Counteroffers: Should I?

Counteroffers: Should I?

By Jeff Altman, The Big Game Hunter

It’s Friday afternoon. You walk into your boss’ office and ask the question that has scared many managers. “Do you have a minute?” you ask. At that moment, they know you’re resigning and if he/she wants you, they will have to fight to keep you.

“Why? We love you. Please stay! Don’t go! What do we have to do to keep you?”

You should not be amazed to receive a counteroffer after you give your notice because in times of labor shortages, the cost of replacing you can be enormous. Those costs can include:

  • The impact of stretching your colleagues while they look for a replacement
  • The cost of advertising and responding to every respondent
  • The cost of taking people away from their tasks to interview
  • The fee to a search firm
  • The cost of getting your successor “up to speed”

Yet, the question remains, should you take a counteroffer? Should you consider accepting your current company’s proposal? Here are a few things to consider:

  • What kind of company do you work for if you have to threaten to leave to get the salary you want or title you deserve? This is not a question of ego; it is recognizing that there is a message in every action or inaction a company makes. You can expect the same inertia the next time.
  • Your company may start looking for your replacement. Now that you’ve announced that you’re unhappy, your firm may start looking for a replacement that meets their timetable, rather than yours.
  • Where is the funding coming from for this? Since companies generally have guidelines for increases, are they only giving your next raise early?
  • Your loyalty will be questioned. The next time a promotion is in order and the choice is between you and “the loyal one,” who do you think will be rewarded?
  • When the next cutbacks occur, who becomes an obvious target? Good times eventually end and firms make cuts. You are an obvious target.
  • The circumstances that caused you to want to leave will reoccur. It’s like the spouse or partner who promises to act better when they are threatened by you leaving. They may act better for a while, but the old behaviors repeat themselves after the crisis disappears. As a result, (Using the spouse is an excellent example and a poor choice)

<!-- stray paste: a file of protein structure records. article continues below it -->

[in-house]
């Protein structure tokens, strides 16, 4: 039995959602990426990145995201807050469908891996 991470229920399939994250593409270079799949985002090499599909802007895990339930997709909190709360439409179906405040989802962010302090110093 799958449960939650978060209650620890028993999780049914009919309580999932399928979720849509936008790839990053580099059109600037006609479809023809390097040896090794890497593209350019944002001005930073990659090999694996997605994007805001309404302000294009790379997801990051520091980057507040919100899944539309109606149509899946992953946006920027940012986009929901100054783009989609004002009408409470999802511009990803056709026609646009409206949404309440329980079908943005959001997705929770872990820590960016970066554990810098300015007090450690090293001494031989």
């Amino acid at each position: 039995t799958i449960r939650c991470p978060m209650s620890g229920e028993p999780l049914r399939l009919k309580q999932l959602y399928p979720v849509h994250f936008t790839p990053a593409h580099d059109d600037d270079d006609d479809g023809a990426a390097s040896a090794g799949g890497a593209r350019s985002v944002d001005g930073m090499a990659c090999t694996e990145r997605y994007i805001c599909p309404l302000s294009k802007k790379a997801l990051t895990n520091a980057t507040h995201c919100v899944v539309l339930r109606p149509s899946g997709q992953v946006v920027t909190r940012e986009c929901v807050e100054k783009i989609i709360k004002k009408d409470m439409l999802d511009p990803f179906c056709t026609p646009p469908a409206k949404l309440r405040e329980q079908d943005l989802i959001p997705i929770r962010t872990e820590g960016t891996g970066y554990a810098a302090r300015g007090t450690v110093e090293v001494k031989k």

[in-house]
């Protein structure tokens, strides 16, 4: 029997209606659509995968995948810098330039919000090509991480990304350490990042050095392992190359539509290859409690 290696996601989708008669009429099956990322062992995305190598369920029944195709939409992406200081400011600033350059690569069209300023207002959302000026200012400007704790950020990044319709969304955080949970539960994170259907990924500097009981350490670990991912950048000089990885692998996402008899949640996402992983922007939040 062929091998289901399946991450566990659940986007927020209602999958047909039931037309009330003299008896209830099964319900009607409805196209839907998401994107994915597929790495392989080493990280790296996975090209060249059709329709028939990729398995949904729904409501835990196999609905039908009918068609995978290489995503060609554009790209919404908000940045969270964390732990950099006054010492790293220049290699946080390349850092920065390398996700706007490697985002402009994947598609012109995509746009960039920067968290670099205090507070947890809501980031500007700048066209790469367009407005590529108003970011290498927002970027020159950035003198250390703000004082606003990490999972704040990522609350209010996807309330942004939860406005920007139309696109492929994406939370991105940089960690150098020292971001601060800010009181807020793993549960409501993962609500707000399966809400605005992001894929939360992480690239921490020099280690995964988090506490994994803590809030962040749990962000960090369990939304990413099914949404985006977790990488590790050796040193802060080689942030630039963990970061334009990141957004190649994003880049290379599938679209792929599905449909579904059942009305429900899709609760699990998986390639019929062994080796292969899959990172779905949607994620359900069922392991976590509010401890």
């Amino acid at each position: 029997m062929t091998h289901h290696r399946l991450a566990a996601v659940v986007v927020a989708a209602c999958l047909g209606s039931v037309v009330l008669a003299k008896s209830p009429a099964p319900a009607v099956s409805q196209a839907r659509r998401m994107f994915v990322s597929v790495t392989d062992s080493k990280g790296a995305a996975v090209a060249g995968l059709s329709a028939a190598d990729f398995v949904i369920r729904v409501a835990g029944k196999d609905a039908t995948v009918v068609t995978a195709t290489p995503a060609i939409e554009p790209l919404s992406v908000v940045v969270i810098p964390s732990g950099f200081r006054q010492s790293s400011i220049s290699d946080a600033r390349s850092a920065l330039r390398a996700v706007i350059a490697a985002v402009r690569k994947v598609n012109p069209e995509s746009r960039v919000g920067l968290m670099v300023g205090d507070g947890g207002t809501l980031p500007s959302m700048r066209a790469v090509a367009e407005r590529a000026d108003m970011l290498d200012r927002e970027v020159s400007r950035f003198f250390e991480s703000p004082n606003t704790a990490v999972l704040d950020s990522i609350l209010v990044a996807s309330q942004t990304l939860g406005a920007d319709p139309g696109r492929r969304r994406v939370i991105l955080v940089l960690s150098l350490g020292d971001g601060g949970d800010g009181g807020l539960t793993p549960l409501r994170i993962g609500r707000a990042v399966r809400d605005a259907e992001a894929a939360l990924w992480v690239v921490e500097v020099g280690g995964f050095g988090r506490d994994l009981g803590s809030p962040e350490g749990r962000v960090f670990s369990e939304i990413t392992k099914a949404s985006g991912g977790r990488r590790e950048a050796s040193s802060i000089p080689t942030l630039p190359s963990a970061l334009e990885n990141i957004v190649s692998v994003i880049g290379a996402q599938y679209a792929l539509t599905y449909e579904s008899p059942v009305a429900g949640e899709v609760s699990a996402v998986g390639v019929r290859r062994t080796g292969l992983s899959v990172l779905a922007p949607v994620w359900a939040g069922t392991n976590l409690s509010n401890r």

• Statistics show that the person who accepts a counteroffer is far more likely to leave their job within a year of accepting it. Pretty grim, huh?
  • You are being “bought” to overlook other faults. Your job is frustrating, your manager is a jerk, the location is wrong, the benefits are terrible, you received a bad bonus and your colleagues are incompetent. Here are a few thousand dollars more to forget about these other things, As tempting as it may be to accept a counteroffer, you must carefully evaluate the benefits of leaving with the risks of staying. Most people are far better served by leaving, rather than staying.

At the time you decide to change jobs, write down the reasons why you want to leave. ­­I’m bored. I want to make more money. My boss is a micromanager. I want to learn something new. I want to work closer to home ­­write down the reasons and put them in a place where you can find them at the time you give notice.

Then, before giving notice, find the list and review it. Do not be seduced by the emotional response you may receive. Remember, the money they offer may only be your next raise pushed up a few months. Listen carefully to the promises that are made and remember that nothing is being put into writing; it is a desperate effort to keep someone who was taken for granted for so long and who they are now forced to remember they have underpaid, treated poorly and who they need to accomplish their objectives.


Few counteroffers should be considered, let alone accepted. I fully expect to see the consultant’s resume online again in a few months because the core issues that caused him to look for a job were not resolved


Ⓒ The Big Game Hunter, Inc., Asheville, NC 2006, 2012, 2016, 2021 


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